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» Hatrack River Forum » Active Forums » Books, Films, Food and Culture » PSA: College Students applying for financial aid for 09-10 - now with 10-11 question! (Page 1)

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Author Topic: PSA: College Students applying for financial aid for 09-10 - now with 10-11 question!
rivka
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If you are in
  • Arizona
  • California
  • Connecticut
  • Idaho
  • Maryland
  • Michigan
  • Montana
  • Rhode Island
  • Tennessee
  • West Virginia
and have not filed your FAFSA, I have only one thing to say to you.

So sad, too bad. Try again next year!

(Sorry. I've been suppressing that all day. Stupid people who wait until the very last second and then expect me to make miracles.)

[ August 09, 2010, 10:17 AM: Message edited by: rivka ]

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Lyrhawn
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Today was the deadline for students in those states? I thought you could file your FAFSA up until next December even.
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rivka
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Not if you want to get state aid you can't.

Anyway, the final deadline is never December; it's July. Unless your Spring semester is over earlier than that.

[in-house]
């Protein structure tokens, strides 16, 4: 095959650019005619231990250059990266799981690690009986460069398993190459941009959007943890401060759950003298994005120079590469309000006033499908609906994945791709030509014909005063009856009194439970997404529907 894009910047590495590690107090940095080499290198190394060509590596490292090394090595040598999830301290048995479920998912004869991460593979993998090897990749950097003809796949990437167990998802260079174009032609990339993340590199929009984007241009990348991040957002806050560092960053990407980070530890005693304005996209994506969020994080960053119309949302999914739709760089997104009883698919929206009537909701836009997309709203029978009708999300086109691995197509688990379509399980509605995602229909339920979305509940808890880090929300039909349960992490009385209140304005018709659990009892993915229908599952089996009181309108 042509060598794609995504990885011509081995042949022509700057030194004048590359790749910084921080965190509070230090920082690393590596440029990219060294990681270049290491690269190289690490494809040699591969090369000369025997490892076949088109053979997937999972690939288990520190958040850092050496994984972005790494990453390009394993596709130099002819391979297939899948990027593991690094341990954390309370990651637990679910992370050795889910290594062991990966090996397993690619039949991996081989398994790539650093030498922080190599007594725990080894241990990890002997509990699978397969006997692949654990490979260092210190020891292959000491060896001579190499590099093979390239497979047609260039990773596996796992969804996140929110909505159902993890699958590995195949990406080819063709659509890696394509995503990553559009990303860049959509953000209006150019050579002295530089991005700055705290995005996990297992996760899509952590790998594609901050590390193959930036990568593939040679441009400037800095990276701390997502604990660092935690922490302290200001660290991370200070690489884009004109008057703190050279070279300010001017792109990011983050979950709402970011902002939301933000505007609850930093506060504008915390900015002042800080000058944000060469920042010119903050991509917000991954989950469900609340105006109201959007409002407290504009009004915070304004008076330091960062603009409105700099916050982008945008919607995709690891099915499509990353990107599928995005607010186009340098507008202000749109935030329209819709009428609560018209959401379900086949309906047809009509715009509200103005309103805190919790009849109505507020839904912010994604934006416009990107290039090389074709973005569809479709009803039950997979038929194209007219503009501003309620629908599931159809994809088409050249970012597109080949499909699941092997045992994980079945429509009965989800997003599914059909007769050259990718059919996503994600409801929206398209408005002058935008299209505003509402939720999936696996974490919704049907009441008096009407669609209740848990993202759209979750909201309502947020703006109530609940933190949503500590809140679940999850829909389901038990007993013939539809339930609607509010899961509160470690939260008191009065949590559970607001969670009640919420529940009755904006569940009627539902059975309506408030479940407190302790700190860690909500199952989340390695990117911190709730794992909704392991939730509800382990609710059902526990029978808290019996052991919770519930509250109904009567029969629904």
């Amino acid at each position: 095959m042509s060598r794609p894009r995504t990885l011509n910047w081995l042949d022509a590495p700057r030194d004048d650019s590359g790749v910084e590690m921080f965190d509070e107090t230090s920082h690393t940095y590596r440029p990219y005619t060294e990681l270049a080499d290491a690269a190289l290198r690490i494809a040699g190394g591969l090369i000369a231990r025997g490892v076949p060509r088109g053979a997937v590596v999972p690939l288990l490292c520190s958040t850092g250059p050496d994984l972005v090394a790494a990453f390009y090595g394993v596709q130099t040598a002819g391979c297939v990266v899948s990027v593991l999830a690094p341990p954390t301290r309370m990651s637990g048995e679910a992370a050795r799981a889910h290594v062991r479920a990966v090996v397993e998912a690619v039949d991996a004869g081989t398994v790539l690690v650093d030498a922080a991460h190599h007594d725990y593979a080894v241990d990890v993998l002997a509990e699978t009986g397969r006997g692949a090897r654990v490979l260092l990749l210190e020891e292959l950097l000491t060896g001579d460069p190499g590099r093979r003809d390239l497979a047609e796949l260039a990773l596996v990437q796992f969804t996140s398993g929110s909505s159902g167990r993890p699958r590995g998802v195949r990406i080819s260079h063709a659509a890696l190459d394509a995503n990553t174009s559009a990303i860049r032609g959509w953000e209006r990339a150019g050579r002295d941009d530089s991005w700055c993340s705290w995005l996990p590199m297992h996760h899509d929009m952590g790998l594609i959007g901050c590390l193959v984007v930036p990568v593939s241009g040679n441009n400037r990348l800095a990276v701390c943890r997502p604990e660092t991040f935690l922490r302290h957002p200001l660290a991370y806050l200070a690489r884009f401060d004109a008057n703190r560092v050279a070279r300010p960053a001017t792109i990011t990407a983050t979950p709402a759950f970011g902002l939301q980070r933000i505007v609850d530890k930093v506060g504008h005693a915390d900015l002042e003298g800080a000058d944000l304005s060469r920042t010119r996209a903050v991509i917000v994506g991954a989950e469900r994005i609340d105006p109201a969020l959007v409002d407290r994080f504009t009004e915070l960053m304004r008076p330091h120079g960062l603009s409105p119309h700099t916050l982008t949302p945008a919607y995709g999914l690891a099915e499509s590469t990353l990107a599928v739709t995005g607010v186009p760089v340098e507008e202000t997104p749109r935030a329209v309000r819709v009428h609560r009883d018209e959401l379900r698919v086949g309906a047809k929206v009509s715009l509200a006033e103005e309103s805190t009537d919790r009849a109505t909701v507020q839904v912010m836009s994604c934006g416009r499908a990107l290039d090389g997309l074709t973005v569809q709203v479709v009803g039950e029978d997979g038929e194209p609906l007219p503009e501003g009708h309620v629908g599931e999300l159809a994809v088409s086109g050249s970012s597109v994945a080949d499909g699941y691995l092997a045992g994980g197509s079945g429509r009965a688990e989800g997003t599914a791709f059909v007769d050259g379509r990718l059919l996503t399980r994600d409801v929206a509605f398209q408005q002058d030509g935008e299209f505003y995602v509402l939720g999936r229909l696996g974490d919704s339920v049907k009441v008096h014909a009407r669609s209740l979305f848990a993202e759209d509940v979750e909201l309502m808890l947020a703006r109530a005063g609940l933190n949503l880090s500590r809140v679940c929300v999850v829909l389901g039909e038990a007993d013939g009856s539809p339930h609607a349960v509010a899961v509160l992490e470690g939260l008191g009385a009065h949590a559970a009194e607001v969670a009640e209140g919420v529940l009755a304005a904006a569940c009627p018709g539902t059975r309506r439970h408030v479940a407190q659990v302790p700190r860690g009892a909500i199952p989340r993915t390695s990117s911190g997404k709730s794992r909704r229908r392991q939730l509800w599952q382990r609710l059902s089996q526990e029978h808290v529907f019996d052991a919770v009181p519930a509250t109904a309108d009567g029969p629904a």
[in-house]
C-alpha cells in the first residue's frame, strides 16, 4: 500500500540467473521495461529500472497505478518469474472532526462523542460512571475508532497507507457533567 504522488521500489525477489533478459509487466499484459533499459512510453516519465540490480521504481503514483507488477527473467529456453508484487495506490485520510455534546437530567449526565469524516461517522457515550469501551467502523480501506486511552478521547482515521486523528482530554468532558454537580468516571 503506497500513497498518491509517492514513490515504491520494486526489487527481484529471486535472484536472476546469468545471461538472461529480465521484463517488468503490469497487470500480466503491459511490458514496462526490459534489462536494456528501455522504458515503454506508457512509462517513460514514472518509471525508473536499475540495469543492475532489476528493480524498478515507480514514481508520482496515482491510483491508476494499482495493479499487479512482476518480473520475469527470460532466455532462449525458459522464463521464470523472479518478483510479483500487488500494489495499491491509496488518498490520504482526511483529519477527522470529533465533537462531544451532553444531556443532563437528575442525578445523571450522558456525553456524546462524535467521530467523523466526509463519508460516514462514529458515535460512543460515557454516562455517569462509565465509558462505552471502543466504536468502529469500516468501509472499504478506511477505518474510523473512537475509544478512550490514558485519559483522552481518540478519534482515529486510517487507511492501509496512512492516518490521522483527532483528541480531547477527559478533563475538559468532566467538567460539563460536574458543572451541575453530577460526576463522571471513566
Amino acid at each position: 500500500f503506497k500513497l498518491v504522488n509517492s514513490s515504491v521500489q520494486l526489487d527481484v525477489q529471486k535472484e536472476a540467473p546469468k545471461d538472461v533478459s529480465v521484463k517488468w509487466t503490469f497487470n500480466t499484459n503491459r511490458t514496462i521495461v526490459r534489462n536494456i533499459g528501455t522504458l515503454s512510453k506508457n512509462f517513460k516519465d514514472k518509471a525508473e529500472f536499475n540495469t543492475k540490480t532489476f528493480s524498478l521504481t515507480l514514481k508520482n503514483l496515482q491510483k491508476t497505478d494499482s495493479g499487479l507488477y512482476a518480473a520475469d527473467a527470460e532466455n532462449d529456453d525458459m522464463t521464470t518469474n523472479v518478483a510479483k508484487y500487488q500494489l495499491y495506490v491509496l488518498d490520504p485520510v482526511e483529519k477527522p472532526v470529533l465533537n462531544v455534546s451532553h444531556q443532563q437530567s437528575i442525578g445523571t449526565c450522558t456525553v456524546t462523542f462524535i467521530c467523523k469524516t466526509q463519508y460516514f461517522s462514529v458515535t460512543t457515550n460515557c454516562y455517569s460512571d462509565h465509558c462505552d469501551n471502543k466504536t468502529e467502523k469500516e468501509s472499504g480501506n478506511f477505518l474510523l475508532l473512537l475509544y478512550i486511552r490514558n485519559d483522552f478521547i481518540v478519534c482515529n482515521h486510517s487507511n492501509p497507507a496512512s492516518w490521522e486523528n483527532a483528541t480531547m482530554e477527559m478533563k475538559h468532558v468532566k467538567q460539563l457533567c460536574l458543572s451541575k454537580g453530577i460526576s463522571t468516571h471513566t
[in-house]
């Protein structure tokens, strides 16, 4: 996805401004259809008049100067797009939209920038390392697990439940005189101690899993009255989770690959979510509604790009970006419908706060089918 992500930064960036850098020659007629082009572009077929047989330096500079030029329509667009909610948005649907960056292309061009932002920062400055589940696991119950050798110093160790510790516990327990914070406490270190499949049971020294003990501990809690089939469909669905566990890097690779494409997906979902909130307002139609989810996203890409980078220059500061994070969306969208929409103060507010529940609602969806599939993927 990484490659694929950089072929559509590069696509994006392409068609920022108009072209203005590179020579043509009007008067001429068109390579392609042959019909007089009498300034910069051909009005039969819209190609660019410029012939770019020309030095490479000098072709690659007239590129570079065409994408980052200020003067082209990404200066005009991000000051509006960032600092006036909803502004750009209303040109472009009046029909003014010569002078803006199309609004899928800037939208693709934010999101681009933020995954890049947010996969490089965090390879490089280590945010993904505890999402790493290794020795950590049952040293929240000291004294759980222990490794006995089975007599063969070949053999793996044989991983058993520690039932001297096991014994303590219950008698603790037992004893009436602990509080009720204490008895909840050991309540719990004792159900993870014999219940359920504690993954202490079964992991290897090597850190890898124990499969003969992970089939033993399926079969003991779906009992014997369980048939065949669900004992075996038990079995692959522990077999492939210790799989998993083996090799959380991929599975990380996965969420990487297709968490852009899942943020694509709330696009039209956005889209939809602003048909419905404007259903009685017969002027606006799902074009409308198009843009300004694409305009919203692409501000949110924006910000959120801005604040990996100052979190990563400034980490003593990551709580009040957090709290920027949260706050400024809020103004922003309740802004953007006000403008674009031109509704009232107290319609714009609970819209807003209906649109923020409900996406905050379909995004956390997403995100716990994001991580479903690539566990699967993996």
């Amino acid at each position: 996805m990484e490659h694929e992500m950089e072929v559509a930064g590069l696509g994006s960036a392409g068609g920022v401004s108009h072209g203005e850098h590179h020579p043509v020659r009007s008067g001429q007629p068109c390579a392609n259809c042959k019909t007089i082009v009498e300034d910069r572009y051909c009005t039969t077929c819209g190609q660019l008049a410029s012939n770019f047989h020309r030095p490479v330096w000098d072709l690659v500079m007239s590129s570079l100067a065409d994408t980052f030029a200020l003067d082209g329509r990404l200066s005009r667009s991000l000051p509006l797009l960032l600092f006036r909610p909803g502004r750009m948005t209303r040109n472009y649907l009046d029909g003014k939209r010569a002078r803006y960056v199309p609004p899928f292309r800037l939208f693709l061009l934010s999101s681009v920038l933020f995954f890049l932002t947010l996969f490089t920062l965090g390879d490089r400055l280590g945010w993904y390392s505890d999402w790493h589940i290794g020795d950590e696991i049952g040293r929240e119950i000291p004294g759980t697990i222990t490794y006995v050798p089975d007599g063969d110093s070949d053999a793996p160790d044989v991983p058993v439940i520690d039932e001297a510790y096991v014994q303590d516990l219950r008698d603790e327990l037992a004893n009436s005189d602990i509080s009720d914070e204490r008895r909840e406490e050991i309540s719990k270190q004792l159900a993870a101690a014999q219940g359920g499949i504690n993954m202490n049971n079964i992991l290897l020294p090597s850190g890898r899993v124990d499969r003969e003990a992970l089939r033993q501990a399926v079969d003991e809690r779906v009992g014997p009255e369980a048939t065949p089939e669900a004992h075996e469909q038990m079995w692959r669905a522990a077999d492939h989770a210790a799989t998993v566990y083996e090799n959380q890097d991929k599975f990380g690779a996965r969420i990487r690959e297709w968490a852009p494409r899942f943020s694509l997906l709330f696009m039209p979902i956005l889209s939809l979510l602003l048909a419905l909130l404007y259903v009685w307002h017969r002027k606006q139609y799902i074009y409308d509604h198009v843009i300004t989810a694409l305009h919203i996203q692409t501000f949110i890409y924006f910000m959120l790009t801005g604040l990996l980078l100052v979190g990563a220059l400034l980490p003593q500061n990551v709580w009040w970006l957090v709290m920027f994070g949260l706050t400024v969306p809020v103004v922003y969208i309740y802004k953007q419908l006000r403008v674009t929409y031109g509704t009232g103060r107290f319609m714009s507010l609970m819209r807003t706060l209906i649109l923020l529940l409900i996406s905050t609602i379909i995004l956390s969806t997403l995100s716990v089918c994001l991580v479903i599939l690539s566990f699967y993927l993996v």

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Lyrhawn
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Ah, state aid. Didn't know they had a deadline.
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rivka
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Varies by state.
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scholarette
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Your thread inspired me. My FAFSA is all filled out and submitted. [Smile] I am not in one of the states listed though, so I am not late.
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TheBlueShadow
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I'm not in any of those states but if it makes you feel any better I completed mine over a week ago.
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CaySedai
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I'm in Iowa, but thanks for the reminder. I do need to get on that.
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adenam
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Mine was submitted about 2 weeks ago. Of course, my mom got to have the pleasure of actually filling it out while I hounded her about it. It was interesting to have a role reversal [Big Grin]
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Tara
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I emailed my parents a couple weeks ago and I'm assuming they did it... Hum.
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rivka
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quote:
Originally posted by scholarette:
Your thread inspired me. My FAFSA is all filled out and submitted. [Smile] I am not in one of the states listed though, so I am not late.

quote:
Originally posted by TheBlueShadow:
I'm not in any of those states but if it makes you feel any better I completed mine over a week ago.

quote:
Originally posted by CaySedai:
I'm in Iowa, but thanks for the reminder.

quote:
Originally posted by adenam:
Mine was submitted about 2 weeks ago.

[Smile] [Smile] [Smile] [Smile] [Smile]

quote:
Originally posted by Tara:
I emailed my parents a couple weeks ago and I'm assuming they did it... Hum.

>_<
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adenam
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YAY! I earned a smiley from rivka! I feel so honored [Smile]